Meek young men grow up in libraries, believing it their duty to accept the views, which Cicero, which Locke, which Bacon, have given, forgetful that Cicero, Locke, and Bacon were only young men in libraries, when they wrote those books.

NEXT WEEK: O 98-114 & PW 89-101, from Kant to Schopenhauer. Exam #2 is Thursday, so bring your review questions Tuesday.

“We are all kernels on the same corncob”

March 23, 2011

Wrapping up Native Science today, if we can.

Western science needs Native science to examine its prevailing worldview and culture. Western science has often been caught up in an almost fanatic drive to objectify and fragment all of human experience so that it could somehow be better or more clearly understood  or controlled. But these methodologies often forget to recontextualize data bits, or to recycle that knowledge into a meaningful expression for human life and human situations. Indigenous science is a process of thinking and relating that refuses to decontextualize.

Point taken: the reductive analyses of scientific inquiry are useful tools, but their greatest use lies in reconstruction at the level of life as it is actually lived, in real places, by real people.  Science is an observational discipline whose discoveries must be integrated with the observers’ own lifeworlds, to have their appropriate impact in building relationships between persons and nature.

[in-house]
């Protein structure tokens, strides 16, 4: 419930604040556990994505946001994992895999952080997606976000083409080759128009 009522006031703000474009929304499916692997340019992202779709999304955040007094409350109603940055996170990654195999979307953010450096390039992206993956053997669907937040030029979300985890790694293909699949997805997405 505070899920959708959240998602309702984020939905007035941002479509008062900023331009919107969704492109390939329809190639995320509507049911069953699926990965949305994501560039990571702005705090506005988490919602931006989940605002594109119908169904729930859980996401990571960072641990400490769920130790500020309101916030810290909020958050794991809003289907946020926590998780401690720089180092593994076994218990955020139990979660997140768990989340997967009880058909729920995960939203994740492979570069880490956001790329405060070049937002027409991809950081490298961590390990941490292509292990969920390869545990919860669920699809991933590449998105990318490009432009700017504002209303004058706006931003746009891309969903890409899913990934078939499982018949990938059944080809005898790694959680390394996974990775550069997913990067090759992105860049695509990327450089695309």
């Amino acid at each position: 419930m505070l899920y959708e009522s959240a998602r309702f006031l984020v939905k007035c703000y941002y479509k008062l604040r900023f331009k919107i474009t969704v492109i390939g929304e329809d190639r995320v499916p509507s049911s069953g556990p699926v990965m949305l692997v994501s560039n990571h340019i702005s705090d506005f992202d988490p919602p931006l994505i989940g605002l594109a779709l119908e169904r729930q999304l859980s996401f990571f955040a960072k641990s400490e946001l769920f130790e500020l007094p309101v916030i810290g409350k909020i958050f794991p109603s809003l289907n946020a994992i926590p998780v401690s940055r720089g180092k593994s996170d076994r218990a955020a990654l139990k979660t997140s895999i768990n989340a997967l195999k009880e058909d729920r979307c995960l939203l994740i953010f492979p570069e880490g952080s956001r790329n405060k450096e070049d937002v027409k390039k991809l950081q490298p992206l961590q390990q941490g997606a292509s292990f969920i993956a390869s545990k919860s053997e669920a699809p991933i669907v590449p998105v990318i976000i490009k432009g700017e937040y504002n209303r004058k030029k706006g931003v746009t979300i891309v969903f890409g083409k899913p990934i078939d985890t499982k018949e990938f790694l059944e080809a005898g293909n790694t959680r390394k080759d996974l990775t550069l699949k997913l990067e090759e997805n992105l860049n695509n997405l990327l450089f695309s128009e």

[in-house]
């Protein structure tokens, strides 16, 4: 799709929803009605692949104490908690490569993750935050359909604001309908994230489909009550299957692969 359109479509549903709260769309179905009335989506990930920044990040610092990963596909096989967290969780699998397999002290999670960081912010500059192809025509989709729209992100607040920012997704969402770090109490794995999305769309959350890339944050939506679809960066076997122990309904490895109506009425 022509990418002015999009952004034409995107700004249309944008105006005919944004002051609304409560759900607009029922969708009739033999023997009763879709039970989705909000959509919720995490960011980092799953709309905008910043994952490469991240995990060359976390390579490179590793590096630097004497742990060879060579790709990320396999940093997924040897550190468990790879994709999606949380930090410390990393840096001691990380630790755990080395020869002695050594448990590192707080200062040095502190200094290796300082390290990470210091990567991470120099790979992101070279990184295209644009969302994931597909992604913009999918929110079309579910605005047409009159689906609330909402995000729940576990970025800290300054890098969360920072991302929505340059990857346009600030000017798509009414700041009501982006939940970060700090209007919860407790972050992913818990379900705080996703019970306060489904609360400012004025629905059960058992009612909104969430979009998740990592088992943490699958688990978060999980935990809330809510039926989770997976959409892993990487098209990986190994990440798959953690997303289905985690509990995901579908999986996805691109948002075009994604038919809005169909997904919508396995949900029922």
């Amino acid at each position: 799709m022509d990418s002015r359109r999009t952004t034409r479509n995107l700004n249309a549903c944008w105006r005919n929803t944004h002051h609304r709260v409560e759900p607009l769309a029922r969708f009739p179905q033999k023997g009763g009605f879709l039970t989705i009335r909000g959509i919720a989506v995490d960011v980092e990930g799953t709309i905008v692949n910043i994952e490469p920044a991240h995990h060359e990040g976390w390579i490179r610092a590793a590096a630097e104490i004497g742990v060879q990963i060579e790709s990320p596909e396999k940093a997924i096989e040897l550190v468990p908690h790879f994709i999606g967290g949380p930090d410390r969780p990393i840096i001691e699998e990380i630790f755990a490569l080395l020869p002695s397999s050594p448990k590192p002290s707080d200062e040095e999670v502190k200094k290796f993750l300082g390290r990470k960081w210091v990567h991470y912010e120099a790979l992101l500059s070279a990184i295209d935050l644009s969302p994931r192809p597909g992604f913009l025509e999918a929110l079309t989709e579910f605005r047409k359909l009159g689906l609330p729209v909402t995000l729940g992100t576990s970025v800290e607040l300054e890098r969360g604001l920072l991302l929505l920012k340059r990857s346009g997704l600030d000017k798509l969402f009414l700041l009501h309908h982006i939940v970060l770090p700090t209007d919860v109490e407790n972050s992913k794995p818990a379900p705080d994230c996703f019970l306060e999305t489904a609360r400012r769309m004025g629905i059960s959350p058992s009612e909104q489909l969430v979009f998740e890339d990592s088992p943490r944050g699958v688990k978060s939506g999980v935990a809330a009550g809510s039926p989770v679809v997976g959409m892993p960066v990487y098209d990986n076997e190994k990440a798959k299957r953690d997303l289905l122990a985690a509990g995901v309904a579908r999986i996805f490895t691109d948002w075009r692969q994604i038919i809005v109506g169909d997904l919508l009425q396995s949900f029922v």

After all: “we are all kernels on the same corncob.”

POSTSCRIPT: In the spirit of bridge-building between native and mainstream western science, Gregory Cajete was interviewed prior to an appearance at NASA a couple of years ago:

The air that we breathe and that is finite we share with each other right now and eventually we will be breathing those same argon atoms again. The idea is that air is shared by all living, breathing entities and through that physical process we become related to each other. It is using those kinds of ways to describe the fact that physically, socially, even spiritually there is this interconnection and interrelatedness that human beings share with each other and that is referred to by saying we are all related. Mitakuye oyasin is the Lakota way of expressing that idea and that reality. There are words in other Indigenous languages that describe the same thing, that we are all related. We use a term in my language, because corn is kind of our sacramental plant, a staple of our traditional diet, we say we are all kernels on the same corn cob.